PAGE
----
By, Sophia Krnjeta
This month, Canadians will be bidding farewell to yet another brick and mortar retailer. After filing for Chapter 11 bankruptcy last September, Forever 21 has announced that it would be closing up the majority of its stores internationally, including all locations in Canada.
In the meantime, shoppers can take advantage of the liquidation sales happening across all Canadian locations until the projected closing on November 30, 2019.
The American retailer itself is in an optimistic position as Chapter 11 bankruptcy allows them to restructure, including ending leases early and renegotiating payment terms with creditors. With the majority of its locations being leases, closing down stores will work to reduce its current occupancy cost of $450.0 million.
After initially planning to close a total of 350 stores, 178 of which would be American, the family-owned company has recently announced that only 88 U.S. locations will be closing. This came as a result of their renegotiated leases, saving the retailer $100.0 million in rent.
Another optimistic point for the company is that 295 of its vendors have entered into vendor support agreements, which will strengthen their chances of successfully continuing operations and emerging from debt.
The circumstances leading to the bankruptcy are plentiful, beginning with the drop of foot traffic in malls. Brick and mortar fashion retailers are closing down at rapid speeds, and over the past year alone names such as Aeropostale, Payless Shoes, and Gymboree have disappeared from malls across Canada.6
Forever 21 experienced a rapid expansion of locations throughout the 2000s, growing from stores in only 7 countries to 47 within 6 years. This expansion took place just as consumer habits began to shift towards online shopping. Today more consumers are shopping online than ever before, making up 16.0% of all retail sales. An estimate by UBS reports this number will grow to 26.0% by 2026, further diminishing the relevance of physical stores.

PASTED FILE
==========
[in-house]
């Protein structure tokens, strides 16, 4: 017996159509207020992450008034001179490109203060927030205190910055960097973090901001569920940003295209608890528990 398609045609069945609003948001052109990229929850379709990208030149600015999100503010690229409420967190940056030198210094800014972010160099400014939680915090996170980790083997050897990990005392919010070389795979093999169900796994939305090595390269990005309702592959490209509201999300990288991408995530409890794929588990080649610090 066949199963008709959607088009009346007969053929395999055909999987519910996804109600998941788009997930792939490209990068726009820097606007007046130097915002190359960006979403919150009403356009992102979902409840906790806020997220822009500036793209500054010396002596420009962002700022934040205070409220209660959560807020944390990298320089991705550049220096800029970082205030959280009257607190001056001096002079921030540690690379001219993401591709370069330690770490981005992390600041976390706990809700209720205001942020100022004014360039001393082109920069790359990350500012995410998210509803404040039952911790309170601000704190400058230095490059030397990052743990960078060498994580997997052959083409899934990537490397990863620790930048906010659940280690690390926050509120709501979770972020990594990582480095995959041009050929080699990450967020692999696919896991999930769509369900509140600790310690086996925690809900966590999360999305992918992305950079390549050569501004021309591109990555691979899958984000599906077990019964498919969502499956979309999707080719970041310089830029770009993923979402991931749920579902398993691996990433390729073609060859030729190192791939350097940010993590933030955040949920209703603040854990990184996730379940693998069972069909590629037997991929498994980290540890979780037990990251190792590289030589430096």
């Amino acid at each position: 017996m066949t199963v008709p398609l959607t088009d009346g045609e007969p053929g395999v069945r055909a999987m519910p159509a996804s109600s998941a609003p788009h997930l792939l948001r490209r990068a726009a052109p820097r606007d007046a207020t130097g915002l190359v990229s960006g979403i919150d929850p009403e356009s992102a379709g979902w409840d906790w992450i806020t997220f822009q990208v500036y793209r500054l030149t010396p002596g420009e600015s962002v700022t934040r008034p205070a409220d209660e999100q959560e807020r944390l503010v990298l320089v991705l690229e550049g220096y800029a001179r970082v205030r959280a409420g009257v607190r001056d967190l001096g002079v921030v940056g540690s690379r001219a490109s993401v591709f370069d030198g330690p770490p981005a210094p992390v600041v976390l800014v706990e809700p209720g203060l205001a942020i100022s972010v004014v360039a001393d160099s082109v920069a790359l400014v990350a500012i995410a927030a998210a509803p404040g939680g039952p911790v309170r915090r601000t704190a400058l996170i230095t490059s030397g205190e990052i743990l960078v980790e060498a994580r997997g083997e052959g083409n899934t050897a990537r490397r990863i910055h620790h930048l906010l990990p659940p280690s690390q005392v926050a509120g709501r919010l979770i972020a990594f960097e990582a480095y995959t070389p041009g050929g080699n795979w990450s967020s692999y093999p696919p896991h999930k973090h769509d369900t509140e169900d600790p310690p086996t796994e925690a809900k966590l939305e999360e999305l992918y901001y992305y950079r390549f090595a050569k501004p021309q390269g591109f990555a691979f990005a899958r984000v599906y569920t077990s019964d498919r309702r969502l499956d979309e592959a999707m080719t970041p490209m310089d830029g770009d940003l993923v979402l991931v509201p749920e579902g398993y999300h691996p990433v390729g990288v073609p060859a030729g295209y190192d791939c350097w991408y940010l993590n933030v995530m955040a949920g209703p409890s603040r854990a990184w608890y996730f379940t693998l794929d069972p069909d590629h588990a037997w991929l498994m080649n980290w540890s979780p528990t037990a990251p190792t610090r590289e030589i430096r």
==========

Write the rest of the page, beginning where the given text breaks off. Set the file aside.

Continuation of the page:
Despite how consumers are shopping, Forever 21 has seen a drop in both online and in-store sales, with revenues decreasing from $4.4 billion in 2016 to $3.3 billion in 2018. This suggests contributory factors beyond the prevalence of e-commerce, such as changing consumer values.
Forever 21 is notorious for its fast fashion approach to retail, which involves taking the latest looks from high fashion runways and selling them at affordable prices. Values of consumers are reflected in their spending habits, and the fast fashion industry is whirlpool of ethical dilemmas.
Fast fashion items are not designed to last anywhere close to forever, leading them to inevitably pile up in landfills. The fashion industry as a whole is a leader in global carbon emissions and wastewater production. Along with environmental concerns, the industry has also faced backlash in wake of unsafe work conditions involved with overseas production. As a result of these factors, many young consumers are slowing down on this fast fashion trend, opting for more sustainable options.
Despite the concerns surrounding their business model, Forever 21 has reason to continue their operations as a leaner business with fewer locations and less merchandise. The retailer is assured that fast fashion remains relevant and that restructuring the business will provide for a more profitable and successful future.
Featured image by Hannah Morgan.